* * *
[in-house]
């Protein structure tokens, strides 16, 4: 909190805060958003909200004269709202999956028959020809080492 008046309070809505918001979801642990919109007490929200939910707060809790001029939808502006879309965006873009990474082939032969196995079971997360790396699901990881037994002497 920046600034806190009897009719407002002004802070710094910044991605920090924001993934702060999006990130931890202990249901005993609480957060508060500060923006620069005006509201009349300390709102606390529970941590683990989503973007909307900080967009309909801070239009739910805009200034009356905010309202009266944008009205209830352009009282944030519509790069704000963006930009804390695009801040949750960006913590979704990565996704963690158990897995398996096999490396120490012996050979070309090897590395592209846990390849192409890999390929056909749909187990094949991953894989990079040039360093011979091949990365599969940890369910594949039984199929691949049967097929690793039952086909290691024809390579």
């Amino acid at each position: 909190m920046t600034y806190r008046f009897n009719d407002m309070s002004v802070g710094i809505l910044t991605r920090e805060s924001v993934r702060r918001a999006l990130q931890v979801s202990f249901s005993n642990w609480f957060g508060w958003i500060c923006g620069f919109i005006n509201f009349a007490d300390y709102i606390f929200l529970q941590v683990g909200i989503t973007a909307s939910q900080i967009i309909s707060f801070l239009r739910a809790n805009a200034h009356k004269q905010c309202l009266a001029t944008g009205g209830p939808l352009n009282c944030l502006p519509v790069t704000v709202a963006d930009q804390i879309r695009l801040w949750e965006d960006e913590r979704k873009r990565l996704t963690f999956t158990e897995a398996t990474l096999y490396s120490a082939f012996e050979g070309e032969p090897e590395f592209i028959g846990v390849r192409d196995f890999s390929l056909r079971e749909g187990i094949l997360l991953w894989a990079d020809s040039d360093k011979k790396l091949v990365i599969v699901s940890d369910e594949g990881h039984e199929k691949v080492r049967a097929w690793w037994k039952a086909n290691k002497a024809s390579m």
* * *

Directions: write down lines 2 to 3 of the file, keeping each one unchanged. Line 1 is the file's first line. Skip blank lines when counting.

């Protein structure tokens, strides 16, 4: 909190805060958003909200004269709202999956028959020809080492 008046309070809505918001979801642990919109007490929200939910707060809790001029939808502006879309965006873009990474082939032969196995079971997360790396699901990881037994002497 920046600034806190009897009719407002002004802070710094910044991605920090924001993934702060999006990130931890202990249901005993609480957060508060500060923006620069005006509201009349300390709102606390529970941590683990989503973007909307900080967009309909801070239009739910805009200034009356905010309202009266944008009205209830352009009282944030519509790069704000963006930009804390695009801040949750960006913590979704990565996704963690158990897995398996096999490396120490012996050979070309090897590395592209846990390849192409890999390929056909749909187990094949991953894989990079040039360093011979091949990365599969940890369910594949039984199929691949049967097929690793039952086909290691024809390579």
């Amino acid at each position: 909190m920046t600034y806190r008046f009897n009719d407002m309070s002004v802070g710094i809505l910044t991605r920090e805060s924001v993934r702060r918001a999006l990130q931890v979801s202990f249901s005993n642990w609480f957060g508060w958003i500060c923006g620069f919109i005006n509201f009349a007490d300390y709102i606390f929200l529970q941590v683990g909200i989503t973007a909307s939910q900080i967009i309909s707060f801070l239009r739910a809790n805009a200034h009356k004269q905010c309202l009266a001029t944008g009205g209830p939808l352009n009282c944030l502006p519509v790069t704000v709202a963006d930009q804390i879309r695009l801040w949750e965006d960006e913590r979704k873009r990565l996704t963690f999956t158990e897995a398996t990474l096999y490396s120490a082939f012996e050979g070309e032969p090897e590395f592209i028959g846990v390849r192409d196995f890999s390929l056909r079971e749909g187990i094949l997360l991953w894989a990079d020809s040039d360093k011979k790396l091949v990365i599969v699901s940890d369910e594949g990881h039984e199929k691949v080492r049967a097929w690793w037994k039952a086909n290691k002497a024809s390579m």